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Vital ConversationsImproving Communication Between Doctors and Patients$
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Dennis Rosen

Print publication date: 2014

Print ISBN-13: 9780231164443

Published to Columbia Scholarship Online: November 2015

DOI: 10.7312/columbia/9780231164443.001.0001

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PRINTED FROM COLUMBIA SCHOLARSHIP ONLINE (www.columbia.universitypressscholarship.com). (c) Copyright University of Minnesota Press, 2021. All Rights Reserved. An individual user may print out a PDF of a single chapter of a monograph in CUPSO for personal use.date: 13 May 2021

Reconciling Different Worldviews

Reconciling Different Worldviews

Chapter:
(p.141) 6 Reconciling Different Worldviews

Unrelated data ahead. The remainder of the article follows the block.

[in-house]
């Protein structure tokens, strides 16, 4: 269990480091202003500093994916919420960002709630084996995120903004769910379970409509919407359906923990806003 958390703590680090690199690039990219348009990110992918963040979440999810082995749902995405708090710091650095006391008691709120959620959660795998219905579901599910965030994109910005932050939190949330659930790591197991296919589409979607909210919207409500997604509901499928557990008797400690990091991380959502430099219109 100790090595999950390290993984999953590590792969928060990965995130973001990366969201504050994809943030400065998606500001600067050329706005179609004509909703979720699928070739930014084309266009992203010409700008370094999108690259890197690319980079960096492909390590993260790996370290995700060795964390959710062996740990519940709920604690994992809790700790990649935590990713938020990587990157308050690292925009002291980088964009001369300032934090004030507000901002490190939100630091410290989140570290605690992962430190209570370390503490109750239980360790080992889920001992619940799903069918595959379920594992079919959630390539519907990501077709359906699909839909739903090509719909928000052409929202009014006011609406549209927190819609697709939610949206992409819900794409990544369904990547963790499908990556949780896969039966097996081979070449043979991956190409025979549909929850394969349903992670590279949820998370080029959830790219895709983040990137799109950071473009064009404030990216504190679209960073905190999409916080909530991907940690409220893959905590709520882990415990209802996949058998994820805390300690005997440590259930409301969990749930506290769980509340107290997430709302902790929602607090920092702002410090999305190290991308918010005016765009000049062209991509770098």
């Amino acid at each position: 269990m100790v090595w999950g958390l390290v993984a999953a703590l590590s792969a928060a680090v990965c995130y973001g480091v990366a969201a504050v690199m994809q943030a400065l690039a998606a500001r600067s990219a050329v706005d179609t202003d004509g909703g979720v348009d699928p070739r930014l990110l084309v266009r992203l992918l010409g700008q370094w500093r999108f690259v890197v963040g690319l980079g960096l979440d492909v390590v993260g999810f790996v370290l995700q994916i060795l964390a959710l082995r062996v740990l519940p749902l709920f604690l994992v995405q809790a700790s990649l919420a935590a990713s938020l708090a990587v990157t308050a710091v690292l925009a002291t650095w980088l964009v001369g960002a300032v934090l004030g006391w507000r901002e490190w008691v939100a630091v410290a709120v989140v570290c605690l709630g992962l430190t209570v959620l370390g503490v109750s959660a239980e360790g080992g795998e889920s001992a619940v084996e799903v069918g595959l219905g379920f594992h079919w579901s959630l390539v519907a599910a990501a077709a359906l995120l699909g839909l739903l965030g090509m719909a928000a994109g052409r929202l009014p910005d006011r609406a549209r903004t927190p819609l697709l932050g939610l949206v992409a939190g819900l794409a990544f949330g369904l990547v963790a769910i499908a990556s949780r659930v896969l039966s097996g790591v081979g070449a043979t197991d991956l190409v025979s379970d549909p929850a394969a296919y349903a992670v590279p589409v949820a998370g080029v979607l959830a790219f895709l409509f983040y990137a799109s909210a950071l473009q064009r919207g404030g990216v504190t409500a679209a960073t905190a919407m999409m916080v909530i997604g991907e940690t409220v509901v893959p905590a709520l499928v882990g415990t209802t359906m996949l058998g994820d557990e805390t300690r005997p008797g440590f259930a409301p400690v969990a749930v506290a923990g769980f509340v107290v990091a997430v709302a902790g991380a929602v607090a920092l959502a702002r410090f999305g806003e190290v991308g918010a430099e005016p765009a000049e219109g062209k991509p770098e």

Source:
Vital Conversations
Author(s):

Dennis Rosen

Publisher:
Columbia University Press
DOI:10.7312/columbia/9780231164443.003.0006

This chapter examines the effects of physicians' bias and stigma. Implicit bias, of which the holder is unaware, and explicit bias, of which he is, can both influence what treatments the physician offers to which patients, with the result that some receive suboptimal care relative to others being treated for the same conditions by the same provider. In some situations, such as that of HIV patients, the specific disease that brings patients to seek care from the physician can itself be a source of negative physician bias through the larger context of sickness. Out of 223 HIV patients interviewed, 26 percent reported that at least one health-care provider had seemed uncomfortable with them, treated them in an inferior manner, and preferred to avoid serving them altogether. More than twice as many of those who felt stigmatized also reported difficulties in accessing medical care compared to those who did not.

Keywords:   physician bias, physician stigma, implicit bias, explicit bias, suboptimal care, HIV patients

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